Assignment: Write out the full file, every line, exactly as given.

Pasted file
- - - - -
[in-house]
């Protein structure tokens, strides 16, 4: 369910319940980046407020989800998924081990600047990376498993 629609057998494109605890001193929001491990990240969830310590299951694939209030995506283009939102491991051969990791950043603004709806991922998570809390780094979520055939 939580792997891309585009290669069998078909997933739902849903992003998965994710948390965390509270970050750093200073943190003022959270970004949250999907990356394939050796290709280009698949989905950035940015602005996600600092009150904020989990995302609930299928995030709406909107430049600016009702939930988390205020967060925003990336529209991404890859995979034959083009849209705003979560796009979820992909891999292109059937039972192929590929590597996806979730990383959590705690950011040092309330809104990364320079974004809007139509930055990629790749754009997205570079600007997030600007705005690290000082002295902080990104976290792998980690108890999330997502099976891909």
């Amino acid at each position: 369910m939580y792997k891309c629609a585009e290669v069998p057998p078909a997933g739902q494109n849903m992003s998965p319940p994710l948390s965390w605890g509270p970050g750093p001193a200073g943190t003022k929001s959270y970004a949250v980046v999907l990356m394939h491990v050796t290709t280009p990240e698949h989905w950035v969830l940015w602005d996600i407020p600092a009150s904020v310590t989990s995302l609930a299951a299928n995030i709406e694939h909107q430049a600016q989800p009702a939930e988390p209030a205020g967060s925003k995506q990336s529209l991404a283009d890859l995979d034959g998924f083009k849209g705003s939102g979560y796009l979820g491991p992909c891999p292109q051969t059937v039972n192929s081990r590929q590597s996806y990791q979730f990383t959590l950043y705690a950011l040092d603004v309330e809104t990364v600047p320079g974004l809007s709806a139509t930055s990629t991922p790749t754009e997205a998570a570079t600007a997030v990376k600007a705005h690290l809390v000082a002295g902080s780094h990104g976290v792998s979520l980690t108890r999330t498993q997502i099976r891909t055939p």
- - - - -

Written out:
[in-house]
């Protein structure tokens, strides 16, 4: 369910319940980046407020989800998924081990600047990376498993 629609057998494109605890001193929001491990990240969830310590299951694939209030995506283009939102491991051969990791950043603004709806991922998570809390780094979520055939 939580792997891309585009290669069998078909997933739902849903992003998965994710948390965390509270970050750093200073943190003022959270970004949250999907990356394939050796290709280009698949989905950035940015602005996600600092009150904020989990995302609930299928995030709406909107430049600016009702939930988390205020967060925003990336529209991404890859995979034959083009849209705003979560796009979820992909891999292109059937039972192929590929590597996806979730990383959590705690950011040092309330809104990364320079974004809007139509930055990629790749754009997205570079600007997030600007705005690290000082002295902080990104976290792998980690108890999330997502099976891909």
């Amino acid at each position: 369910m939580y792997k891309c629609a585009e290669v069998p057998p078909a997933g739902q494109n849903m992003s998965p319940p994710l948390s965390w605890g509270p970050g750093p001193a200073g943190t003022k929001s959270y970004a949250v980046v999907l990356m394939h491990v050796t290709t280009p990240e698949h989905w950035v969830l940015w602005d996600i407020p600092a009150s904020v310590t989990s995302l609930a299951a299928n995030i709406e694939h909107q430049a600016q989800p009702a939930e988390p209030a205020g967060s925003k995506q990336s529209l991404a283009d890859l995979d034959g998924f083009k849209g705003s939102g979560y796009l979820g491991p992909c891999p292109q051969t059937v039972n192929s081990r590929q590597s996806y990791q979730f990383t959590l950043y705690a950011l040092d603004v309330e809104t990364v600047p320079g974004l809007s709806a139509t930055s990629t991922p790749t754009e997205a998570a570079t600007a997030v990376k600007a705005h690290l809390v000082a002295g902080s780094h990104g976290v792998s979520l980690t108890r999330t498993q997502i099976r891909t055939p």